When I wrote in yesterday's post on Kindness, I wrote some thoughts from one of the chapters of the book, Ruth: Her Story for Today. I also said that I'd note down some thoughts that I'd picked up from Mrs Mary Beeke's talk on Family Kindness. Obviously, there is much more that could be said about the kindness we can show outwith the tight family circle, but this talk concentrates only on kindness within our family bonds.
Mrs Beeke begins by speaking of some of the reasons we can be unkind to those within our family. Briefly, they included:
- Familiarity: It goes without saying that our family members are those with whom we are most familiar, and sometimes, the old adage, 'Familiarity breeds contempt' can be true in terms of our lack of kindness to each other in the home.
- Home is where we 'let our hair down'... and so it should be! But we must not allow being relaxed to slide into slobbiness.
- Tiredness: when we reach a certain time of the day, our lack of energy can result in us dealing very unkindly with those whom we love.
- Boredom: the 'sameness' of the routine (especially of Mums who are at home all the time) can lead to grumpiness if we allow it.
- Hormones: the queen of all reasons! (Some of us think we are not affected.... just ask other family members!)
So, these are some of the causes of us speaking and dealing unkindly with our families. Remember, they may be causes; they are not excuses.
So, having looked (above) at some of the stumblingblocks to achieving kindness, what are some of the ways in which we can achieve it?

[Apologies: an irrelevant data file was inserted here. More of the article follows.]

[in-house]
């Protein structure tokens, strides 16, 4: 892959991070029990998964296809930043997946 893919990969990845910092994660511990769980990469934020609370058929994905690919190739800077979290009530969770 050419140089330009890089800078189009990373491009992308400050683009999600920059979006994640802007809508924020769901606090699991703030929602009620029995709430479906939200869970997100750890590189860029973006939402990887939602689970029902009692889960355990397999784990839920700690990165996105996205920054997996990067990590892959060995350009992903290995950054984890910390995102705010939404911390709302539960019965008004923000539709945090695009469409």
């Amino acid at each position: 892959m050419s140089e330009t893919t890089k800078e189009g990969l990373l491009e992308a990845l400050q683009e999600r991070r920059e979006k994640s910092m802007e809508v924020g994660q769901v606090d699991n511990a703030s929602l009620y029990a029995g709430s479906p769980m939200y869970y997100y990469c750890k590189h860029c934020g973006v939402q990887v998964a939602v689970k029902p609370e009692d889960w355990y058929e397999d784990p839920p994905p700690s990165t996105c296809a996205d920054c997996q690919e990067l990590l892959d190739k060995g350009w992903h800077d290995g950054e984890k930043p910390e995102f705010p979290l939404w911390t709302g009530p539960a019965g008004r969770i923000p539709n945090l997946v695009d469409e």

Mrs Beeke has quite a list of areas we ought to look at. Here are some of them:
1. Prayer: we need God's strength. Sometimes our prayers will be 'emergency' prayers - 'God, help me here', but we ought also to make our desire to be kind a matter of consistent prayer.
2. Patience: we become impatient when we have to repeat the same thing again and again to children. But maybe we ought to think of these times as individual 'teaching moments'. After all, how patient is our Heavenly Father with us?
3. Prevent extreme tiredness: if possible, sleep well, eat well and exercise well. Our bodily health can have a great impact on our mental and emotional health and strength.
4. Pardon: we must wipe the slate clean. The truth is that sometimes we are wronged by others. It's also true that we do the wrong sometimes. We must seek to be forgiven, and we must forgive. This is imperative.
5. Ponder and meditate on God's Word: this makes us humble. Sometimes our pride minimises our weaknesses but accentuates the weaknesses of others. If we ponder on God's Word, and think of what our hearts are really like before a holy God, it humbles us and makes us more likely to think highly of others.
6. Appreciate: we ought to count our blessings. If we're fed up or bored with our daily routine, what about 'counting our blessings and naming them one by one'. Go on - try it! We have so very, very much - and when we look at our blessings individually, it's very difficult not to appreciate what we have. (If we don't, we at least feel ashamed at how ungrateful we are.)
7. Praise and encourage: make a conscience effort to show appreciation to each family member for who they are and what they do. Build them up with love and encouragement.